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SAAarchaeologicalrecord - Society for American Archaeology

IN MEMORIAM

JASON M C COOL FENWICK

1947–2000

Charles D. Hockensmith

Charles D. Hockensmith is a staff archaeologist at the Kentucky Heritage Council in Frankfort, Kentucky.

Jason McCool Fenwick died March 13, 2000 at Georgetown

University Hospital after a short battle with liver disease.

At the time of his death, Jason was an architectural historian

with the historic rehabilitation tax credit program

for the National Park Service (NPS) in Washington,

D.C. A funeral service was held in

Kosciusko, Mississippi, and memorial services were

held in Louisville, Kentucky and in Washington,

D.C. The Louisville Historical League has established

the annual Jason M. Fenwick Lecture in Historic

Preservation as a memorial in his honor.

Jason was born October 21, 1947 at Kosciusko, Mississippi,

the only child of Edward Coleman Fenwick

and Mary Maganous McCool Fenwick. He received a

B.A. in Anthropology from the University of Mississippi in

1970, and in 1980 was awarded his M.A. in Anthropology

from the University of Kentucky. Between 1967 and the late

1970s, Jason was involved in diverse archaeological fieldwork.

His first experience was a field school operated by Mississippi

State University in 1967, in which he also participated during

the summers of 1968 and 1969. In 1969, he also served as

a field assistant at an University of Mississippi field school. In

the summer of 1970, his experience was broadened as he participated

in University College’s South Cadbury Castle excavations

in Somerset, England. Between October 1970 and

August 1971, Jason worked for the Ministry of Public Buildings

and Works in Great Britain on various archaeological and

restoration projects ranging from Iron Age hill forts to

Roman villages and Medieval buildings.

In the fall of 1971, he returned to the U.S. to enter graduate

school in anthropology at the University of Kentucky. His

fieldwork included excavations at Eagle Creek Reservoir in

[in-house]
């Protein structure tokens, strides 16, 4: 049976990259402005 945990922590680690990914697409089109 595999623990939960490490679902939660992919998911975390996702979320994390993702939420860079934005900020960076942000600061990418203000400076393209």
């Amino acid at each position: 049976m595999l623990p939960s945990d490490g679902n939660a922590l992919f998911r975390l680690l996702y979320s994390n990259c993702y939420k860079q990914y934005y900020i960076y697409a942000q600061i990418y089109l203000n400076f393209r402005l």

Kentucky during 1972 and at Normandy Reservoir in Tennessee

during 1973 and 1974. In 1975, Jason supervised an

archaeological survey of the Yatesville Reservoir in northeastern

Kentucky and test excavations at selected sites. During

1976, he conducted archaeological surveys for the Lexingtonbased

consulting firm Ohio Valley Archaeological Research

Associates.

In February of 1977, Jason joined the staff of the Kentucky

Heritage Commission as an archaeologist, where he conducted

countywide archaeological surveys. Jason transferred to the

Restoration Grants Program at Kentucky Heritage

Commission in 1978. Through the years, he became

increasingly interested in historic buildings. In his

new role, he worked with archaeological projects

and with historic buildings that were being rehabilitated

for investment tax credits. Occasionally, he

conducted limited test excavations around historic

structures. From late 1981 through 1983, Jason

served as state curator and coordinated the restoration/rehabilitation

of the Kentucky Executive Mansion

for Governor John Y. Brown and First Lady

Phyllis George Brown. Between 1984 and 1997,

Jason served as a preservation specialist at the Kentucky Heritage

Council. In this role, he reviewed projects and provided

technical assistance for investment tax credit and state grantin-aid

projects.

During his career as an archaeologist, Jason authored several

publications and a number of CRM reports. Most of his publications

focused on Kentucky sites and topics, but at least two

early reports focused on excavations in Mississippi. His Master’s

thesis and some of his other research focused on the heat

treating of chert.

The final phase of Jason’s career before his untimely death

was a position with the NPS in Washington, D.C., where he

worked with the historic tax credit program as an architectural

historian. This position is a tribute to Jason’s determination

and ability to master new skills, for he was trained as a prehistoric

archaeologist but became a self-taught architectural

historian. That Jason changed disciplines and became so

competent that he was recruited for employment by the NPS

is a testimony of his knowledge and skills. Jason will be

missed by his archaeological and architectural associates.

Acknowledgments. I am indebted to colleagues Becky Shipp

and Richard Jett for sharing information about Jason. Also,

Guy Lapsley with the NPS provided information on Jason’s

time with the Park Service. Richard Jett graciously shared the

photograph of Jason taken during his NPS employment.

38 The SAA Archaeological Record • May 2002

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